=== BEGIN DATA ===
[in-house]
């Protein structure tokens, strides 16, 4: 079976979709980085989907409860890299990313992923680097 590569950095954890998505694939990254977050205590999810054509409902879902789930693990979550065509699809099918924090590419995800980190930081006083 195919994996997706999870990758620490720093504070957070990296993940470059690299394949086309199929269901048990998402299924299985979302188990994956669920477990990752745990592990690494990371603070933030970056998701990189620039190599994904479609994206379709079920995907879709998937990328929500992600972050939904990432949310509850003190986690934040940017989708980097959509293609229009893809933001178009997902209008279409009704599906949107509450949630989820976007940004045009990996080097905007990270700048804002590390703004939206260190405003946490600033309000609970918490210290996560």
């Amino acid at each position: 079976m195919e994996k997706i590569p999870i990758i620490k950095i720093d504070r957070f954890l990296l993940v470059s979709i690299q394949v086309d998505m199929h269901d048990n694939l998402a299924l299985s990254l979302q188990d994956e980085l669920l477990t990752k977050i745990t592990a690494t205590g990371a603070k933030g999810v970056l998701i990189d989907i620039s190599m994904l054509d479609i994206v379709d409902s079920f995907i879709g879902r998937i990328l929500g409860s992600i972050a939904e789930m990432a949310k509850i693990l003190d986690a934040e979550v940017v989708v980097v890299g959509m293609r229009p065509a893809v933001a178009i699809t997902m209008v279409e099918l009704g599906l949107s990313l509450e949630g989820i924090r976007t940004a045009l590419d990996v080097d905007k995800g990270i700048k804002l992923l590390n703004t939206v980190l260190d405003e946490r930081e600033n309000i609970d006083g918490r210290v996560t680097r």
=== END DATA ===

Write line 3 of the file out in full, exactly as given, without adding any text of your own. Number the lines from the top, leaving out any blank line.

């Amino acid at each position: 079976m195919e994996k997706i590569p999870i990758i620490k950095i720093d504070r957070f954890l990296l993940v470059s979709i690299q394949v086309d998505m199929h269901d048990n694939l998402a299924l299985s990254l979302q188990d994956e980085l669920l477990t990752k977050i745990t592990a690494t205590g990371a603070k933030g999810v970056l998701i990189d989907i620039s190599m994904l054509d479609i994206v379709d409902s079920f995907i879709g879902r998937i990328l929500g409860s992600i972050a939904e789930m990432a949310k509850i693990l003190d986690a934040e979550v940017v989708v980097v890299g959509m293609r229009p065509a893809v933001a178009i699809t997902m209008v279409e099918l009704g599906l949107s990313l509450e949630g989820i924090r976007t940004a045009l590419d990996v080097d905007k995800g990270i700048k804002l992923l590390n703004t939206v980190l260190d405003e946490r930081e600033n309000i609970d006083g918490r210290v996560t680097r």